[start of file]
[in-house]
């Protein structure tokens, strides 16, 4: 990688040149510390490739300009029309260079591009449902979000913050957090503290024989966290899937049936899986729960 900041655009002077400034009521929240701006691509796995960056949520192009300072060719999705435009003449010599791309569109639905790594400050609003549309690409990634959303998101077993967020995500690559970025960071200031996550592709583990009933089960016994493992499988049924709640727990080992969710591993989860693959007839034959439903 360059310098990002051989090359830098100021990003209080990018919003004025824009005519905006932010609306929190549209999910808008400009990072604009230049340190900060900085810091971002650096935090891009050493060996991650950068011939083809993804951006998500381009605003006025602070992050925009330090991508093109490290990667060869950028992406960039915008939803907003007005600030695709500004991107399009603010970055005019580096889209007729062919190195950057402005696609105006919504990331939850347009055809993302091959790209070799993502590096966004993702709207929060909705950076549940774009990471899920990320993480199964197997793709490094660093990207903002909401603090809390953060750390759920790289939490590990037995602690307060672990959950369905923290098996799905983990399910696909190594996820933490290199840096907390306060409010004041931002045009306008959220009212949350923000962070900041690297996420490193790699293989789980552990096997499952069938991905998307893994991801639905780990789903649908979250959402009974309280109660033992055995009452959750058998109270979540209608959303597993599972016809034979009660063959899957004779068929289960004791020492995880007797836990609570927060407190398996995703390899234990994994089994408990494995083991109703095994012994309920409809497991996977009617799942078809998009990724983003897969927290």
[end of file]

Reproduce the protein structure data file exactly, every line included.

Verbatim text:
[in-house]
């Protein structure tokens, strides 16, 4: 990688040149510390490739300009029309260079591009449902979000913050957090503290024989966290899937049936899986729960 900041655009002077400034009521929240701006691509796995960056949520192009300072060719999705435009003449010599791309569109639905790594400050609003549309690409990634959303998101077993967020995500690559970025960071200031996550592709583990009933089960016994493992499988049924709640727990080992969710591993989860693959007839034959439903 360059310098990002051989090359830098100021990003209080990018919003004025824009005519905006932010609306929190549209999910808008400009990072604009230049340190900060900085810091971002650096935090891009050493060996991650950068011939083809993804951006998500381009605003006025602070992050925009330090991508093109490290990667060869950028992406960039915008939803907003007005600030695709500004991107399009603010970055005019580096889209007729062919190195950057402005696609105006919504990331939850347009055809993302091959790209070799993502590096966004993702709207929060909705950076549940774009990471899920990320993480199964197997793709490094660093990207903002909401603090809390953060750390759920790289939490590990037995602690307060672990959950369905923290098996799905983990399910696909190594996820933490290199840096907390306060409010004041931002045009306008959220009212949350923000962070900041690297996420490193790699293989789980552990096997499952069938991905998307893994991801639905780990789903649908979250959402009974309280109660033992055995009452959750058998109270979540209608959303597993599972016809034979009660063959899957004779068929289960004791020492995880007797836990609570927060407190398996995703390899234990994994089994408990494995083991109703095994012994309920409809497991996977009617799942078809998009990724983003897969927290």